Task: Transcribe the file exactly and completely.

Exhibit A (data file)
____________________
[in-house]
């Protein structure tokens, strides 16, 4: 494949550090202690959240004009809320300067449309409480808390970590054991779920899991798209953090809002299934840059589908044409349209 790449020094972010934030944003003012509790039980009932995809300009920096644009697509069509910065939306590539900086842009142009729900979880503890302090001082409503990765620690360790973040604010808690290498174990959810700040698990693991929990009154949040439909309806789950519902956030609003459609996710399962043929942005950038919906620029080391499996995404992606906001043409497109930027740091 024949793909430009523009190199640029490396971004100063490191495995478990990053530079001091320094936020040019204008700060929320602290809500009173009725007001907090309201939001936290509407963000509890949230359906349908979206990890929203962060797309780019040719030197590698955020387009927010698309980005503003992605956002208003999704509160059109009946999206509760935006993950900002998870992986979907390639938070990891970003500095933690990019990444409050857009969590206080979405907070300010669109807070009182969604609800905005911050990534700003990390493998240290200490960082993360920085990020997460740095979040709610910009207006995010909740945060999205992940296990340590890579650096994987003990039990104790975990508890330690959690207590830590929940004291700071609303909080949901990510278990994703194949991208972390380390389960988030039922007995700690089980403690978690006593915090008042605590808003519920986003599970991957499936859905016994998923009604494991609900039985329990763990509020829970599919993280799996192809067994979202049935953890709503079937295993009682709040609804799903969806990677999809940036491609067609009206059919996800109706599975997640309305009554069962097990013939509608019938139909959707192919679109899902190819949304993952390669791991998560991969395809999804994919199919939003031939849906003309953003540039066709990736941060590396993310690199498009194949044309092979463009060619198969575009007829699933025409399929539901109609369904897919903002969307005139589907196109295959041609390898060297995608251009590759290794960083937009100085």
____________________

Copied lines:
[in-house]
């Protein structure tokens, strides 16, 4: 494949550090202690959240004009809320300067449309409480808390970590054991779920899991798209953090809002299934840059589908044409349209 790449020094972010934030944003003012509790039980009932995809300009920096644009697509069509910065939306590539900086842009142009729900979880503890302090001082409503990765620690360790973040604010808690290498174990959810700040698990693991929990009154949040439909309806789950519902956030609003459609996710399962043929942005950038919906620029080391499996995404992606906001043409497109930027740091 024949793909430009523009190199640029490396971004100063490191495995478990990053530079001091320094936020040019204008700060929320602290809500009173009725007001907090309201939001936290509407963000509890949230359906349908979206990890929203962060797309780019040719030197590698955020387009927010698309980005503003992605956002208003999704509160059109009946999206509760935006993950900002998870992986979907390639938070990891970003500095933690990019990444409050857009969590206080979405907070300010669109807070009182969604609800905005911050990534700003990390493998240290200490960082993360920085990020997460740095979040709610910009207006995010909740945060999205992940296990340590890579650096994987003990039990104790975990508890330690959690207590830590929940004291700071609303909080949901990510278990994703194949991208972390380390389960988030039922007995700690089980403690978690006593915090008042605590808003519920986003599970991957499936859905016994998923009604494991609900039985329990763990509020829970599919993280799996192809067994979202049935953890709503079937295993009682709040609804799903969806990677999809940036491609067609009206059919996800109706599975997640309305009554069962097990013939509608019938139909959707192919679109899902190819949304993952390669791991998560991969395809999804994919199919939003031939849906003309953003540039066709990736941060590396993310690199498009194949044309092979463009060619198969575009007829699933025409399929539901109609369904897919903002969307005139589907196109295959041609390898060297995608251009590759290794960083937009100085």